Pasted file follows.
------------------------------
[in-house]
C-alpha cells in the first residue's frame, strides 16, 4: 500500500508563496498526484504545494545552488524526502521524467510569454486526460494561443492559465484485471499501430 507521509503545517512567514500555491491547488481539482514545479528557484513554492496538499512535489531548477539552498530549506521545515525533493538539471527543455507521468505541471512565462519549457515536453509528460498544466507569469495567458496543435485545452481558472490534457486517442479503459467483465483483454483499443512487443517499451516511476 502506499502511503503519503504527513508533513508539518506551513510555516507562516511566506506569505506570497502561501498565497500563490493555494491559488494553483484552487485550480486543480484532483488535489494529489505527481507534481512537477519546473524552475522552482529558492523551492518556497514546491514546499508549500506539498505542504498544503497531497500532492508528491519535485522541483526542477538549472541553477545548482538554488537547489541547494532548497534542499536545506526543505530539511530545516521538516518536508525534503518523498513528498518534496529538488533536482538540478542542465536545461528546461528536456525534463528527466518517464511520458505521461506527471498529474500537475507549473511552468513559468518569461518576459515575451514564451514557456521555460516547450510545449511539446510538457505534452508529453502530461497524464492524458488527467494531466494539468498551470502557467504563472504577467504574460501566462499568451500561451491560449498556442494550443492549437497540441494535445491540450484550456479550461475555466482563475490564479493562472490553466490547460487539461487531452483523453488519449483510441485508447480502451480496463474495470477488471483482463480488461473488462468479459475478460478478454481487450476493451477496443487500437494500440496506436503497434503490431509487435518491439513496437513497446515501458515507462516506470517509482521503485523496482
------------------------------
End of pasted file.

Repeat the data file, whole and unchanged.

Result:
[in-house]
C-alpha cells in the first residue's frame, strides 16, 4: 500500500508563496498526484504545494545552488524526502521524467510569454486526460494561443492559465484485471499501430 507521509503545517512567514500555491491547488481539482514545479528557484513554492496538499512535489531548477539552498530549506521545515525533493538539471527543455507521468505541471512565462519549457515536453509528460498544466507569469495567458496543435485545452481558472490534457486517442479503459467483465483483454483499443512487443517499451516511476 502506499502511503503519503504527513508533513508539518506551513510555516507562516511566506506569505506570497502561501498565497500563490493555494491559488494553483484552487485550480486543480484532483488535489494529489505527481507534481512537477519546473524552475522552482529558492523551492518556497514546491514546499508549500506539498505542504498544503497531497500532492508528491519535485522541483526542477538549472541553477545548482538554488537547489541547494532548497534542499536545506526543505530539511530545516521538516518536508525534503518523498513528498518534496529538488533536482538540478542542465536545461528546461528536456525534463528527466518517464511520458505521461506527471498529474500537475507549473511552468513559468518569461518576459515575451514564451514557456521555460516547450510545449511539446510538457505534452508529453502530461497524464492524458488527467494531466494539468498551470502557467504563472504577467504574460501566462499568451500561451491560449498556442494550443492549437497540441494535445491540450484550456479550461475555466482563475490564479493562472490553466490547460487539461487531452483523453488519449483510441485508447480502451480496463474495470477488471483482463480488461473488462468479459475478460478478454481487450476493451477496443487500437494500440496506436503497434503490431509487435518491439513496437513497446515501458515507462516506470517509482521503485523496482